Identification on the basis of soldiers can be unreliable – locality, nesting habits, and measurements can assist identification. Their nests may vary from being completely underground, in an old stump or living tree, in sleeper retaining walls, or in domed mounds. Colonies contain a queen, king, soldiers, workers, and reproductives. Soldiers are 3.5 to 6.5mm, have no teeth on their mandibles and pear-shaped yellowish heads which exude a drop of milky fluid from the frontal gland on the top of their head when disturbed.
This species does not build mounds, except in its more northern occurrences. They are central site nesters in tree stumps, living trees, under filled-in verandahs where timber has been buried, and in walls. A tree containing a nest may harbour up to a million termites in the single colony. The nest may be located in the root crown of the tree or in the main trunk up to a height of 3 meters where the trunk is hollowed out in the centre and filled with earth-like material “mud-guts” packed above the nest area.
Via underground tunnels or sealed mud leads, buildings within a radius of 50m may be attacked resulting in extensive undetected damage. It is therefore essential that any trees close to buildings be closely monitored for nests. Soil contact is desirable for these termites, but not essential, provided that there are an assured moisture supply and secure habitat. Although their identification can be difficult, they tend to be more aggressive and less easily disturbed than other species. They form large colonies and are much more likely to produce bivouacs.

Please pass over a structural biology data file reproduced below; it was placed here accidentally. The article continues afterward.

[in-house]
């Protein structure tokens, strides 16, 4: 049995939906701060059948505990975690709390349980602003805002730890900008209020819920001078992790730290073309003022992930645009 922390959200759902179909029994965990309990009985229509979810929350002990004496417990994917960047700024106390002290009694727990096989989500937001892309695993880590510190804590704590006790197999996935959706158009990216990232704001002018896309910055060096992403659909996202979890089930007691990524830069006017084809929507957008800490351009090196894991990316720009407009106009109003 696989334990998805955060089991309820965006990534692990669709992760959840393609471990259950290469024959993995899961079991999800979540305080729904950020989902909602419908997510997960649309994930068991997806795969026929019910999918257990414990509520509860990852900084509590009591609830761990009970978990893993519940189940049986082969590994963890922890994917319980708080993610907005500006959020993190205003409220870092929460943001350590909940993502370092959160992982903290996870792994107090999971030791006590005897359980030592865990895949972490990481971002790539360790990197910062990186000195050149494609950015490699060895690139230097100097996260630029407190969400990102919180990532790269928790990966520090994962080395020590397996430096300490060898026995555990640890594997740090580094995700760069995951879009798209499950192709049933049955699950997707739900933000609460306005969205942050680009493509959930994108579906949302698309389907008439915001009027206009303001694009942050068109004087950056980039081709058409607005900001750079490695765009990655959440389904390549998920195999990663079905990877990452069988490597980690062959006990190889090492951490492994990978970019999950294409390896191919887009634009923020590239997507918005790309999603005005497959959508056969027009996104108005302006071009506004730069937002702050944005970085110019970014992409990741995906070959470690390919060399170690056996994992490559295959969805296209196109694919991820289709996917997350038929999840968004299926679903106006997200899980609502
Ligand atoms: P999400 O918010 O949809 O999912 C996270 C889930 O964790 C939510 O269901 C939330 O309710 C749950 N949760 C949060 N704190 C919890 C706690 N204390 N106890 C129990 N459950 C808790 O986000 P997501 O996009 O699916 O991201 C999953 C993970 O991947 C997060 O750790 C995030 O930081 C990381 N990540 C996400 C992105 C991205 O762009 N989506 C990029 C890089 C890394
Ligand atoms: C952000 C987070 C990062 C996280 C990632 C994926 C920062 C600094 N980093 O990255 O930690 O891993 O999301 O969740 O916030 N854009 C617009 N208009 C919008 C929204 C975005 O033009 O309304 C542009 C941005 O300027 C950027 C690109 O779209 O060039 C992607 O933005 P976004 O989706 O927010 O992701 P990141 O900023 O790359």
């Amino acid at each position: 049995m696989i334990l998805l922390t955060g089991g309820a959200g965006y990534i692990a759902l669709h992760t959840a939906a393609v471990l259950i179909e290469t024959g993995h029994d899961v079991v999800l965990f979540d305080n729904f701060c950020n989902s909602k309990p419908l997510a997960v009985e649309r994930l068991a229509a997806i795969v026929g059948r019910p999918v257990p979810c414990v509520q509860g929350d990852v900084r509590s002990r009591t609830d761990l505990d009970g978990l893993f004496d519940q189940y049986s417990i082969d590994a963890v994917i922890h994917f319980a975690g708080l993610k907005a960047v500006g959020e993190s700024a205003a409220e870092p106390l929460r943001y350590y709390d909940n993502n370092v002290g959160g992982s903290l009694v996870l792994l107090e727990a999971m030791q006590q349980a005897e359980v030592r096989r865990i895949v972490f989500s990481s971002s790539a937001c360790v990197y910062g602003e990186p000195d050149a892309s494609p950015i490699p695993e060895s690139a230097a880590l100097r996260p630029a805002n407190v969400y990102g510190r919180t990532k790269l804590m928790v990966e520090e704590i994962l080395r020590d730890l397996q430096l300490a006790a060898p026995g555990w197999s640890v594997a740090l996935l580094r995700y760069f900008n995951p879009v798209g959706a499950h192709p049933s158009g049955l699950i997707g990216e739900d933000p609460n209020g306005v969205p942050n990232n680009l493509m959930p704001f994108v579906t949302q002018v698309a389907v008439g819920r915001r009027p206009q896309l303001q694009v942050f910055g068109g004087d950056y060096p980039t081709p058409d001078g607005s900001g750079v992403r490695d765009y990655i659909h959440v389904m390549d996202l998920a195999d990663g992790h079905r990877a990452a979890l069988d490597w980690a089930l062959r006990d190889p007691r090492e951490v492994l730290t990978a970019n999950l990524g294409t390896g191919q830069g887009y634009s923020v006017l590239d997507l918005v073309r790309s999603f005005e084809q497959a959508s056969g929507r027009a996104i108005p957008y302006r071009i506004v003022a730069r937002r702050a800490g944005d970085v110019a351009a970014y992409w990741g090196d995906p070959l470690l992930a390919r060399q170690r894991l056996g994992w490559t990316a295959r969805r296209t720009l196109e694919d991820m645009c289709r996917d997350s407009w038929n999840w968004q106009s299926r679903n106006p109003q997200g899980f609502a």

While the soldiers of this species are smaller (4 to 5.2 mm) than those of Coptotermes acinaciformis, they are found in similar habitats from northern Queensland to South Australia. They are also a central-site nester in the root crown and lower trunk of living trees, and make subterranean tunnels in soil and earthen leads over surfaces. UnlikeCoptotermes acinaciformis, Coptotermes frenchi is very timid and easily disturbed. They form large colonies but rarely produce bivouacs and mudding in their galleries. Coptotermes frenchi tends to be a forest pest attacking living trees and is not as destructive as Coptotermes acinaciformis.